The credit risk associated with mortgage loans has grown in importance in recent years, as on the one hand affordability risks for newly granted mortgages increased and, on the other, fundamentals point towards an overheating of the real estate market.
The substantial risks in the mortgage and real estate markets were further accentuated as a result of the price increases during 2021. The strong demand seen in the tenant market – also during the coronavirus pandemic – at least helped to ward off further increases in the risks faced by the residential investment property sub-market.
The real estate market has proved resilient in the face of the coronavirus pandemic, not least thanks to government support packages and monetary policy interventions. Indeed, mortgage volumes have actually increased further. The investment property sub-market shows indications of overheating, while investor and user markets have diverged in recent years. By contrast, vacancies have declined over the last year. However, this does not change the general risk appraisal. Price growth has accelerated further in the owner-occupied housing market, with property prices having increasingly decoupled from income development.
The risks that had built up in the real estate market as a result of the developments in recent years were amplified due to the impacts of the coronavirus crisis. Occupier and investor markets continued to diverge, particularly in the area of residential investment property financing.
Vacancy rates for residential investment properties, which have risen further owing to the corona pandemic, increase the level of risk in the Swiss real estate and mortgage market. Lost earnings from the rental of commercial and office property and flagging demand for office and retail space are pushing down prices in the commercial real estate segment. Moreover, growth in mortgages was more robust than expected this year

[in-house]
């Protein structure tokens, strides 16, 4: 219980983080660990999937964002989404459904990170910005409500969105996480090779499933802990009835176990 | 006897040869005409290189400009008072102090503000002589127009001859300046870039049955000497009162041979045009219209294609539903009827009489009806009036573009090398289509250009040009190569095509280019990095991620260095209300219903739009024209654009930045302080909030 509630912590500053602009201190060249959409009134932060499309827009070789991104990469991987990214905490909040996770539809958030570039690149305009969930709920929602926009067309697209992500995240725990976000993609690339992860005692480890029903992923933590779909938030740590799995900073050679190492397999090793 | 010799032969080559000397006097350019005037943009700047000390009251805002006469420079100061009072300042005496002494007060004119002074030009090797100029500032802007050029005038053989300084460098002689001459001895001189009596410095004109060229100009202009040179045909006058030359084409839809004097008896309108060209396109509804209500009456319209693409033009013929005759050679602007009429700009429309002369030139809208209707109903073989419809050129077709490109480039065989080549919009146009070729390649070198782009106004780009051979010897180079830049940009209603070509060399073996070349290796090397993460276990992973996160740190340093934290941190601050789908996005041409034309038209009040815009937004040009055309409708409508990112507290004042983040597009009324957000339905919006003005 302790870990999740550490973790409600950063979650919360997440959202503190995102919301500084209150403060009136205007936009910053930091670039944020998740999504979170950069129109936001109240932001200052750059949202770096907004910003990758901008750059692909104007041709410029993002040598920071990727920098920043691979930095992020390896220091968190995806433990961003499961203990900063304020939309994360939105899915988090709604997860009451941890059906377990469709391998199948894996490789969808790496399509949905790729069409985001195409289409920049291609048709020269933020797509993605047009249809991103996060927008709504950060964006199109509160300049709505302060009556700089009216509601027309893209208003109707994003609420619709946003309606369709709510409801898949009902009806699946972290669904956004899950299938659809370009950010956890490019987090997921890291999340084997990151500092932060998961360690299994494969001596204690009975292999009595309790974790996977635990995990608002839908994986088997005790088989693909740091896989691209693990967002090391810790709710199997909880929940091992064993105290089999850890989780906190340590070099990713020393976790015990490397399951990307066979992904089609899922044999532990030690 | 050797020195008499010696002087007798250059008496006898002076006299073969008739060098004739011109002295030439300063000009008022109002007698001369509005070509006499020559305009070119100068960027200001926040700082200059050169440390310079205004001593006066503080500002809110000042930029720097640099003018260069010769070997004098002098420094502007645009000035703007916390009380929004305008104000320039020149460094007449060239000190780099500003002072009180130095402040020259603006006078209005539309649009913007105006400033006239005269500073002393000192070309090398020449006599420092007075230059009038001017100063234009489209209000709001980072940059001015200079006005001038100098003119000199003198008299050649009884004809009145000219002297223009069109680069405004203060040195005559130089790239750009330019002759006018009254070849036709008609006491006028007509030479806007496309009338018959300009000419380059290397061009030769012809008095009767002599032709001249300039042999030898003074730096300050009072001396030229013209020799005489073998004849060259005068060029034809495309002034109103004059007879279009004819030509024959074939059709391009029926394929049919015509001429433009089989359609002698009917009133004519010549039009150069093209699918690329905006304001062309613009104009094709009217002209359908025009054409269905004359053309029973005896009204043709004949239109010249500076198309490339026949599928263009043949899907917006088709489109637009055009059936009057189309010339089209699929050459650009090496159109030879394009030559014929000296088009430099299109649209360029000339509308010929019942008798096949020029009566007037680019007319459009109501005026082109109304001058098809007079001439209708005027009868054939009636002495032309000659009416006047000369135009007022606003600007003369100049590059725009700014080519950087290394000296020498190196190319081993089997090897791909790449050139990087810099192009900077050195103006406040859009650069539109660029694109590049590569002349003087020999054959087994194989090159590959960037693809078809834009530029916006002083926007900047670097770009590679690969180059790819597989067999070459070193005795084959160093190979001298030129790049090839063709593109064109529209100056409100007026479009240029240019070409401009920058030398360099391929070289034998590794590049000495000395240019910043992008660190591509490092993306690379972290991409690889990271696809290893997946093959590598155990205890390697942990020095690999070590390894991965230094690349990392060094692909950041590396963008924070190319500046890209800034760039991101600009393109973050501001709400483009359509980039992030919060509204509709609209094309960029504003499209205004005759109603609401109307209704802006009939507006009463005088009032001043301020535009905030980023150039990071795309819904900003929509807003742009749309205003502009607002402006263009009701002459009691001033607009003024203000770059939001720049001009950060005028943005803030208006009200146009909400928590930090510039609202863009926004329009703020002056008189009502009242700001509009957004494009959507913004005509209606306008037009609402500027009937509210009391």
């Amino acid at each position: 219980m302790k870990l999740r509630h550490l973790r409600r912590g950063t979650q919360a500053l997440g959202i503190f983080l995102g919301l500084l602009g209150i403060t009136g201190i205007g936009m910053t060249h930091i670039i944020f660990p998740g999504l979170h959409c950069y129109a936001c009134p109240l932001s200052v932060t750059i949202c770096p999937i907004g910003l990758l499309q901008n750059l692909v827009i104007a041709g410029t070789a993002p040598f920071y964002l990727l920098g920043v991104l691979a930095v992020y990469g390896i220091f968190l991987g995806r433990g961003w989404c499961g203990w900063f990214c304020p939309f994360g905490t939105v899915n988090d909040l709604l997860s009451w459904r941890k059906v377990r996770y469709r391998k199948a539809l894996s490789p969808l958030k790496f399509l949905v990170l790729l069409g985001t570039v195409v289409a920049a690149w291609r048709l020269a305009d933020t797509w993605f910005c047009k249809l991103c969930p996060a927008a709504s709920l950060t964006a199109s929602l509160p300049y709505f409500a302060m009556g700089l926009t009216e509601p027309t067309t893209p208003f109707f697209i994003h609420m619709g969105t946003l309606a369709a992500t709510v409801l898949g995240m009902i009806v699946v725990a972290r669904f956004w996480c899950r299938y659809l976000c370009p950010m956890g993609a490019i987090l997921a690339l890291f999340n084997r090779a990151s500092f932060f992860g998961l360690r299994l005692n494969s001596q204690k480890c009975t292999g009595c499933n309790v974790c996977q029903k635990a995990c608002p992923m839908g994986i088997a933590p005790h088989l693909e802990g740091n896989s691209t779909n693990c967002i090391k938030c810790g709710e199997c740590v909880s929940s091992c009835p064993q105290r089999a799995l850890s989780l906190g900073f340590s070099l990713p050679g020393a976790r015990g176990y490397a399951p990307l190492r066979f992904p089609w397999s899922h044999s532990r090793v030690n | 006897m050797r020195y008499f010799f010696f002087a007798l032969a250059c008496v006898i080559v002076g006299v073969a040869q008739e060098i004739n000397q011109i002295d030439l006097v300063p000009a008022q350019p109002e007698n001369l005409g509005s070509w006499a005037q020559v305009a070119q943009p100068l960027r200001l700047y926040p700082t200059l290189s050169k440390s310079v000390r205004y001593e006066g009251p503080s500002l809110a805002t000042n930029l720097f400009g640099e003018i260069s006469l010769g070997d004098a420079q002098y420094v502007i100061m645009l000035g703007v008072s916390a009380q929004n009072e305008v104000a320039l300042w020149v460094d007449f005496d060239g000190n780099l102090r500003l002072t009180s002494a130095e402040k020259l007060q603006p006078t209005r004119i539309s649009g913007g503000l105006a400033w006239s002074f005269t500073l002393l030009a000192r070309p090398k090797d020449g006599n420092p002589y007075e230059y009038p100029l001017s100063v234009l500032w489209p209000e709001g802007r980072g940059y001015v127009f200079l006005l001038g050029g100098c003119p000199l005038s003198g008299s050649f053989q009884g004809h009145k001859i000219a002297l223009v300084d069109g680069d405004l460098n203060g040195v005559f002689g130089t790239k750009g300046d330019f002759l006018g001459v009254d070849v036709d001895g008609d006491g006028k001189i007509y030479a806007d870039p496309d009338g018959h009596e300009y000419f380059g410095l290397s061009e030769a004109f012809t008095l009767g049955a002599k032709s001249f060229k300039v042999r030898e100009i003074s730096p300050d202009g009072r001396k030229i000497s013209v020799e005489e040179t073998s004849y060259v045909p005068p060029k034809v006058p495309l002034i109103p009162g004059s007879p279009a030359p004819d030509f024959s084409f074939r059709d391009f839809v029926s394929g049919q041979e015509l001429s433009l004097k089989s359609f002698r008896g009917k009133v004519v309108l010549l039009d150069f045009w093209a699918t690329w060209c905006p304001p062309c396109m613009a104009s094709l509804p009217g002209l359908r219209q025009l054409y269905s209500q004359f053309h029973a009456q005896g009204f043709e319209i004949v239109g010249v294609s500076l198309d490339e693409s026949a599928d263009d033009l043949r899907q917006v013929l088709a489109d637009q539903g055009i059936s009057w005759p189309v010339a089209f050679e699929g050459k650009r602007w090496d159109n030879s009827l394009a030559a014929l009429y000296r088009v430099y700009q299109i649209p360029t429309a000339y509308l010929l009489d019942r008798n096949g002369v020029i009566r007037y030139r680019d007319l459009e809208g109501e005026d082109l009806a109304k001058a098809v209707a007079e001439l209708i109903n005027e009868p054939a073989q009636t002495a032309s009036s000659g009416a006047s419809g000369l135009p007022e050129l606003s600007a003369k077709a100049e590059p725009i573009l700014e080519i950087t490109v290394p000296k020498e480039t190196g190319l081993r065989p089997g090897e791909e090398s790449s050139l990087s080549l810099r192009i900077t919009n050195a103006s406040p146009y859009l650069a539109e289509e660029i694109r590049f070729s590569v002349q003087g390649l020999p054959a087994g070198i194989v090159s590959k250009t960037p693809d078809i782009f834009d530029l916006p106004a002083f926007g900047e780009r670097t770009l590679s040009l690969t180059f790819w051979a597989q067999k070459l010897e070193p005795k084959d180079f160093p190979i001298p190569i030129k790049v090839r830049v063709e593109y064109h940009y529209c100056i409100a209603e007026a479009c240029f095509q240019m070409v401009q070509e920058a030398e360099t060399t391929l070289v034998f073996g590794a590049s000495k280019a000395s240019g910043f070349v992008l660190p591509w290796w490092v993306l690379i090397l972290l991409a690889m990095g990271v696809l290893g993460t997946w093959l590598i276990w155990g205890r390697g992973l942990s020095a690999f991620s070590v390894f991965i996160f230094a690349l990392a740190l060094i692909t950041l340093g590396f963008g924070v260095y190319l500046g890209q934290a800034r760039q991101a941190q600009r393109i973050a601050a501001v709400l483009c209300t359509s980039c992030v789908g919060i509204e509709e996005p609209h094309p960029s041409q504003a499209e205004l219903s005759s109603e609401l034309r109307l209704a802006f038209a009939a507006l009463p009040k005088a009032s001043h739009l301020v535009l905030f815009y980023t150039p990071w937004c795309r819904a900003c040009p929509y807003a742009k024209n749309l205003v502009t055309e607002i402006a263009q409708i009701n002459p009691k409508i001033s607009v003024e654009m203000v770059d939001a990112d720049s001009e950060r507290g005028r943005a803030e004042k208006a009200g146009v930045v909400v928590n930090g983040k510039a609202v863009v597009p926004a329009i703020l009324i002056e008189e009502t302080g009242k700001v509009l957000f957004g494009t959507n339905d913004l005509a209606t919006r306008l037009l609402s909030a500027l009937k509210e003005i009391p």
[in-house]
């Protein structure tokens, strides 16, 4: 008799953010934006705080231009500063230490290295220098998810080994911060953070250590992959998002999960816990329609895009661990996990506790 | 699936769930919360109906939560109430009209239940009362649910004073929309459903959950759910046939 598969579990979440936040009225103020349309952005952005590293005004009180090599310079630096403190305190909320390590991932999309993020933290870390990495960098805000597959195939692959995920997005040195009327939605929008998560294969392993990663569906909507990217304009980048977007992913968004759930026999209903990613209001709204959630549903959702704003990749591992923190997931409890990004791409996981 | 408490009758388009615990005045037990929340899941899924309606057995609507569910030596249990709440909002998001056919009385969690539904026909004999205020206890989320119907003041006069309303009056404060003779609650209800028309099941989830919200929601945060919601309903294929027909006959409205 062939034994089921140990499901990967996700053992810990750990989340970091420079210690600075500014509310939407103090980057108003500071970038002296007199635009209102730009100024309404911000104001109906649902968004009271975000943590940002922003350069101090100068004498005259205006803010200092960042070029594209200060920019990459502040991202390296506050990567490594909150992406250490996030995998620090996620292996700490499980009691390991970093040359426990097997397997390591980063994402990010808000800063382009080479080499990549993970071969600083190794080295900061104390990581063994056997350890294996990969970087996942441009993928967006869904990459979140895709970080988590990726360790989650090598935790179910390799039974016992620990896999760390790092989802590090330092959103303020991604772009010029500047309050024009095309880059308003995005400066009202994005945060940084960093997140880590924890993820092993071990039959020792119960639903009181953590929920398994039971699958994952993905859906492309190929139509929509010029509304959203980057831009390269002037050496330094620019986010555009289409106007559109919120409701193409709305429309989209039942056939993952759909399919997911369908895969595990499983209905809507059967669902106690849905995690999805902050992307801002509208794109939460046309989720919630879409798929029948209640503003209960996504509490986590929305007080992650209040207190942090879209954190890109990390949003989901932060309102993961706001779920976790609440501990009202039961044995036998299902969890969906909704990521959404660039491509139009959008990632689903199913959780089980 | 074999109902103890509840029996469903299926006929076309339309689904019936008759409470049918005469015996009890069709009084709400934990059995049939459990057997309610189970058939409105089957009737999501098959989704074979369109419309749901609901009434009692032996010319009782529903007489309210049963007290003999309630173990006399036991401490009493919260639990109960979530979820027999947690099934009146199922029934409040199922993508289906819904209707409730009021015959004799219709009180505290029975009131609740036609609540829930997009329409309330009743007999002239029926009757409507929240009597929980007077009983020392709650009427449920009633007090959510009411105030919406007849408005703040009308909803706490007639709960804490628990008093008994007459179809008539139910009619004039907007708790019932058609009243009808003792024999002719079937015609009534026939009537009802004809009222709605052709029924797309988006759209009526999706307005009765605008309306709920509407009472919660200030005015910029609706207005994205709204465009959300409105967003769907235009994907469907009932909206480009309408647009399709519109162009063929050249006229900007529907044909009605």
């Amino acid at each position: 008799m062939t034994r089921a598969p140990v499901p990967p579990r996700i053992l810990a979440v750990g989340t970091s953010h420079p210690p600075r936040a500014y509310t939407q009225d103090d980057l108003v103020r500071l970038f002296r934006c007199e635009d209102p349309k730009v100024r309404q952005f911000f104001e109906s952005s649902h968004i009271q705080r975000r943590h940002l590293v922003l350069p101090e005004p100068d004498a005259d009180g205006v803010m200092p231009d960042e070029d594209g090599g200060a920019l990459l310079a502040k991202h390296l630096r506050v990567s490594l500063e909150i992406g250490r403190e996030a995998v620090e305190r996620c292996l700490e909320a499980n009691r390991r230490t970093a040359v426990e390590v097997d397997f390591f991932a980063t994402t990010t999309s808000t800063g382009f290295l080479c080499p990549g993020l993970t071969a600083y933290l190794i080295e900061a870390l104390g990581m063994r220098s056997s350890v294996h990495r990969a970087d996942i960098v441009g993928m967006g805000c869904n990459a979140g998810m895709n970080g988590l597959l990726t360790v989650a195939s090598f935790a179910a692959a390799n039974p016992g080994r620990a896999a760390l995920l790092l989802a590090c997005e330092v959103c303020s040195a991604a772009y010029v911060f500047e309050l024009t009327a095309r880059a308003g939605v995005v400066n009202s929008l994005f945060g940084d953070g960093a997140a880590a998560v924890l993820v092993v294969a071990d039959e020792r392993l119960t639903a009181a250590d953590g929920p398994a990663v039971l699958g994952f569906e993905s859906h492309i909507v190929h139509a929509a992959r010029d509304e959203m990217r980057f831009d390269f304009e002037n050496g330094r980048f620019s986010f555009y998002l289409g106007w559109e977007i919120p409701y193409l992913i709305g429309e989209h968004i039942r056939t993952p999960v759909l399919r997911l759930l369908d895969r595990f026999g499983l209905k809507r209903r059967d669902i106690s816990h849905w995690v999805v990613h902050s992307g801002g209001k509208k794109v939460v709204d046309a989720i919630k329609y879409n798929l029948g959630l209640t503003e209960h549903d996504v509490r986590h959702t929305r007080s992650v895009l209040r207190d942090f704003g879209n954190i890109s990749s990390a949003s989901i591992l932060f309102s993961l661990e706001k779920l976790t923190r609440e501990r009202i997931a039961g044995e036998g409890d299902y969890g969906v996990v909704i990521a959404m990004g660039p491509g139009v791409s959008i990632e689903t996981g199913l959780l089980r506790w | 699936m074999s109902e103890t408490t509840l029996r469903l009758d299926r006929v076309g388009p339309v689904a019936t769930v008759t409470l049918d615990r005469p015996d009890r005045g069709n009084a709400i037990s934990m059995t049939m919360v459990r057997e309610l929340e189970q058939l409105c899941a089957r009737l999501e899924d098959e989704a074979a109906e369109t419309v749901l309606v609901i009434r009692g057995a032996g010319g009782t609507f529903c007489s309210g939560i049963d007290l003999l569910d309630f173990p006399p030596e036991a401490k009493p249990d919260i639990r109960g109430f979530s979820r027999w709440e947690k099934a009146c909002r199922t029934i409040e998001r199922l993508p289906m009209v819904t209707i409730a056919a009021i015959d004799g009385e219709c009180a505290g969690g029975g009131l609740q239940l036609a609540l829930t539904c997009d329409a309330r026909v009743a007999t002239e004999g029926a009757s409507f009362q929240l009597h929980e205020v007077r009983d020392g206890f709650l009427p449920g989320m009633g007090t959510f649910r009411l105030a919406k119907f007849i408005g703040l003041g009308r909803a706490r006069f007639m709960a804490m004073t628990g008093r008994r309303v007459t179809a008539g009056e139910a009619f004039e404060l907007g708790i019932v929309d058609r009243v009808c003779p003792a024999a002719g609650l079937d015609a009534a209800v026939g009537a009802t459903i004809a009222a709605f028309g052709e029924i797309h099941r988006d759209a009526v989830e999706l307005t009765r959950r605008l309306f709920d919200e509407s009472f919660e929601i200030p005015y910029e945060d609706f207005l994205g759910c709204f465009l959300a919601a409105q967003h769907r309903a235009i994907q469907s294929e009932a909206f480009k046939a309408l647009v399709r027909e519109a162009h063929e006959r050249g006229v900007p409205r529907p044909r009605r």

FINMA has repeatedly emphasised the growth of mortgage market risks in recent years. The reporting year was no different as FINMA drew attention to the ongoing growth of these risks, for example at the annual media conference of 4 April 2019, where the results of the 2018 extended mortgage stress test covering 18 banks were disclosed, and in its December Risk Monitor. The latter report highlighted investment properties, which merit a closer supervisory focus as they are particularly exposed, not least due to unprecedented vacancy levels.
The sharp rise in vacancy rates for investment properties, combined with the ongoing boom in construction activity, is exacerbating the risks in the Swiss real estate and mortgage market. Previous crises have shown that financial institutions which expand their activity in the late phase of an economic cycle are particularly exposed to the risks of an ensuing economic downturn.
The strong vacancy growth in residential investment properties and the sustained high level of construction have increased Swiss real estate market risks. Previous crises have shown that those institutions assuming risk at a late stage in the cycle are the most exposed to an economic downturn.
Persistently low interest rates also mean that investors still face a dearth of supposedly low-risk return opportunities, and investing in real estate therefore remains attractive.
Momentum in the Swiss mortgage market eased slightly in 2016, especially where owner-occupied residential properties were concerned.
In the low interest rate environment, monitoring and managing interest rate risks remains extremely important.
Price growth slowed slightly following the increase in the countercyclical buffer and the somewhat stricter rules on amortisation and central parameters of self-regulation. However, imbalances and the factors driving them persist.
Despite self-regulatory measures and the countercyclical capital buffer, real estate prices and mortgage volumes once again rose in 2013 – somewhat more slowly than before, but still faster
than gross domestic product. Excessively slow amortisation and, in some cases, poor financial sustainability of mortgages and investment properties are giving rise to risks.